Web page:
Tag Archives: Best of the Year

Best of 2010: “Drive-by infringement”

Originally posted 2010-12-15 08:00:28. Republished by Blog Post Promoter

The last couple of weeks of the year or so I always re-post, with typical humility, the “Best of 2010.”  I arrange it in a sort of month-by-month recapitulation.  It’s like having your whole life passing before your eyes right before you die, only you aren’t going to die.  Yet.

This year is no different.  But it’s better, see?  Because I’m going to start even earlier!  I’ll still do the month-by-month, but not until starting next week, see?  This week what I’ll do to avoid having to write new posts is … re-run some other ones!   In no special order.  Ones I like.  Great ones.  Best ones.  Well, ones with a lot of words and pictures that took so much work to put together in the first place that maybe if someone reads them this time I’ll feel a little better about it.

On the merits, this post full of words and pictures (and captions on the pictures — do you …. people … pay no attention at all?!) should have caused a societal sensation when it was first published on May 4, 2010.  Inexplicably, it didn’t.  This is your second chance, society. 

Coca-Cola Host of the Highways

Commuter Host

Steve Baird says initial interest confusion is “the real thing” and in the process  seeks to “add life” to Professor McCarthy’s famous “evil highway road sign” analogy:

Wagner's Coca Cola SignWhatever the criticisms might be to the doctrine of Initial Interest Confusion, including those detailed by our friends Ron ColemanMarty Schwimmer, and Eric Goldman, in the context of keyword advertising, the road-side restaurant sign shown [at left] definitely is “the real thing” for purposes of trademark initial interest confusion, in more ways than one:

It does depict the Coca-Cola brand, in all its glory, after all, so It’s The Real Thing, by definition.

And, unlike the very hypothetical scenario relied upon in the Wolf Appliance case, the above drive-in restaurant signage is real world and in current use, designed to attract attention, and has been for years, in fact, well after the business responsible for the sign dropped Coca-Cola for Pepsi. That’s right, “no Coke, Pepsi.” To twist Sean Penn’s words in I Am Sam, Wagner’s change was a “very bad choice,” at least in my humble opinion of taste.

Yeah, me too.  I used to think I liked Pepsi better.  Crazy!  It’s one more reason Steve and I are likethis.  More:

Last, it certainly is a good example of the Initial Interest Confusion doctrine at work.

Uh oh.  Like the old “Coke brings your ancestors back from the dead” story, I’m afraid this sincere run at resuscitating initial interest confusion is a grave error.  For now Steve would take us from the brand-laden anecdote and the cultural mix-and-match moment to — as if  he were a judge in a Lanham Act case! (some day, I’m sure!) — slapping some poor sap with legal liability over what’s probably just laziness, business logic or a little bit of both.  Here’s his real-life tale of interest, initially and heartbreakingly confused:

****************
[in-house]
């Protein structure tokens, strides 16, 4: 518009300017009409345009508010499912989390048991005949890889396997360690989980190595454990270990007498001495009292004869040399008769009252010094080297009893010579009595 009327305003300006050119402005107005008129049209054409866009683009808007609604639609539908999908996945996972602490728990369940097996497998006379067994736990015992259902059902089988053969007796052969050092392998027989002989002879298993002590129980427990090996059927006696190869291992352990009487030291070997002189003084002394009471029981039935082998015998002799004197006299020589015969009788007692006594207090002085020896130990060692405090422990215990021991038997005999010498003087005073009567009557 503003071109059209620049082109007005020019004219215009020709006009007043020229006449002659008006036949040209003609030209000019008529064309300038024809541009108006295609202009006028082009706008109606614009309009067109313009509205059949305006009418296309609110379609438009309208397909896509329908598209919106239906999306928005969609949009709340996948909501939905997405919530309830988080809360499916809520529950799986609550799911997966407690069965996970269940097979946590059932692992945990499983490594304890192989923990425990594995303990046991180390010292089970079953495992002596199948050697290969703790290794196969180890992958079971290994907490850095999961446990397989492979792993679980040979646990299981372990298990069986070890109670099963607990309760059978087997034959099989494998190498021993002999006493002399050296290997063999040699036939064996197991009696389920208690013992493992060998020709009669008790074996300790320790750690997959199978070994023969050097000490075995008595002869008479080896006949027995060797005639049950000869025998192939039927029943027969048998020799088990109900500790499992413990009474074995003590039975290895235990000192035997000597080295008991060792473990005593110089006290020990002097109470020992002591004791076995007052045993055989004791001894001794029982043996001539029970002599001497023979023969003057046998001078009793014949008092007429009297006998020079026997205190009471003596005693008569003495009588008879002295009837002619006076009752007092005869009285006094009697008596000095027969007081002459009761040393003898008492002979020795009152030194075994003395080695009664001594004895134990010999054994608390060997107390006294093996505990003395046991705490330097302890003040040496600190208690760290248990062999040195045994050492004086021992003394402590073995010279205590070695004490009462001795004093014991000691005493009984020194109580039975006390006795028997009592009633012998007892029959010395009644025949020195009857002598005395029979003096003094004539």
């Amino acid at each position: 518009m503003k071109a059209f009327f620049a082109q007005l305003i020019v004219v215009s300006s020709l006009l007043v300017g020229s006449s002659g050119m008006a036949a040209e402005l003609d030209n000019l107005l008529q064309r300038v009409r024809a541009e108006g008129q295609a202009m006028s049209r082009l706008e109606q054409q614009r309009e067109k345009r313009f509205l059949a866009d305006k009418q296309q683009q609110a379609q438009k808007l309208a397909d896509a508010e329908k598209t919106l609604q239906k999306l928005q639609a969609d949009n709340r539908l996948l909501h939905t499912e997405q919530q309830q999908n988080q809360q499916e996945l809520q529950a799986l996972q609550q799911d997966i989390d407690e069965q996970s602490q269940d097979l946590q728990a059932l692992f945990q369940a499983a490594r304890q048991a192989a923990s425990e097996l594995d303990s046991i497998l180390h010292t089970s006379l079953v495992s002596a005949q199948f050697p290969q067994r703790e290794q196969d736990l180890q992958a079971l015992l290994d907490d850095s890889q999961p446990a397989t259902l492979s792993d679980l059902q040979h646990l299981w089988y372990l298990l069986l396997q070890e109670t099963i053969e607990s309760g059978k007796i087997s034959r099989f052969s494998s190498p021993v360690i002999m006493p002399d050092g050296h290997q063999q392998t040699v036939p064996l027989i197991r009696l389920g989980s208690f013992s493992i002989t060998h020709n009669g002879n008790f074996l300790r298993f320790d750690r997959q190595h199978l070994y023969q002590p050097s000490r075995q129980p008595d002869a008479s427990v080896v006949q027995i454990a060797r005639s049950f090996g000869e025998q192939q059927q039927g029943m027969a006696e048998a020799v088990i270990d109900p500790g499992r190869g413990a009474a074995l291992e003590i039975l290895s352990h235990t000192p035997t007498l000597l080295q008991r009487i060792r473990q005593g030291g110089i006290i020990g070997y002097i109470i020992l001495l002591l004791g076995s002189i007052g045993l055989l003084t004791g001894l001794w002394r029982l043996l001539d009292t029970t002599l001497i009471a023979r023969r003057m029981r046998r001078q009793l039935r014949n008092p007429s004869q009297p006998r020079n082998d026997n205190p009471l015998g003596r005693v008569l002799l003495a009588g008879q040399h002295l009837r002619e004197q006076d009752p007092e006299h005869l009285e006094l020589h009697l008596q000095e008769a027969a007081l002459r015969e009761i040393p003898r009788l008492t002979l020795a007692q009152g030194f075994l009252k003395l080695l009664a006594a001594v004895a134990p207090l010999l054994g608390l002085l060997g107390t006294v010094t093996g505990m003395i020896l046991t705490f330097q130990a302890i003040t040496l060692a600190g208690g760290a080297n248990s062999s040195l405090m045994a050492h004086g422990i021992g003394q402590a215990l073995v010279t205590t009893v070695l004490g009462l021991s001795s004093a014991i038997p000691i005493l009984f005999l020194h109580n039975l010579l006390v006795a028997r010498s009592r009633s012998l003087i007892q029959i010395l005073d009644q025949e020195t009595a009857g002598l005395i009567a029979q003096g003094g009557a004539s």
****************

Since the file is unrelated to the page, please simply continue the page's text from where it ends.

Minneapolis drivers on Highway 81 pull off the road for a great cheeseburger and a refreshing Coca-Cola, or in my case, Diet Coke. Only to find that there is no Diet Coke, or any Coca-Cola products for that matter, only Pepsi products. Drivers likely aren’t confused at the point of purchase, however, since the menu and interior soda fountain signage refer to Pepsi not Coke. Nevertheless, the exterior sign no doubt has steered more than a few thirsty types off the road over the years to end up purchasing Pepsi products, not Coca-Cola products.

Not me, however, I’m not even initially confused any longer, just annoyed with the change, and deciding with each visit, well in advance, to enjoy a chocolate malt instead of a soft drink, since I can’t have the real thing any longer at Wagner’s Drive-In II.

I’m not the first to say that, unlike a refreshing Coca-Cola® brand soft drink beverage product, this “detour of doom” argument leaves me flat.

Coca-Cola Sign of Good Taste

Lord, just show me a sign!

Read More…

Best of 2009: “Orange you glad you’re such mullahs?”

Originally posted 2009-12-26 22:48:55. Republished by Blog Post Promoter

This was first posted on April 29, 2009:

William Lozito at Name Wire writes about a counterfeiting double-cross, or is it triple-cross or something more?, that is so byzantine in its fruity dimensions that only the wretched Zionist Entity could have hatched it. So, what happens when Jew oranges infiltrate the Islamic Republic of Iran’s citrus bins, formerly believed impregnable against the Elders of Zion and their nefarious schemes?:

Fruity Jew

Fruity Jew

[T]he seemingly innocent appearance of “Jaffa Sweetie Israel-PO” oranges was enough to make one Iranian official declare that “rogue elements” were trying to “disgrace the ruling government.”

As it turns out, those “rogue elements” were unscrupulous Chinese middlemen, who illegally used the “Jaffa Sweetie” brand name on their counterfeit fruit.

The problem was exacerbated by the fact that “President Ahmadinejad inadvertently distributed the fruit during a two day goodwill visit to the town of Salam in southern Iran.”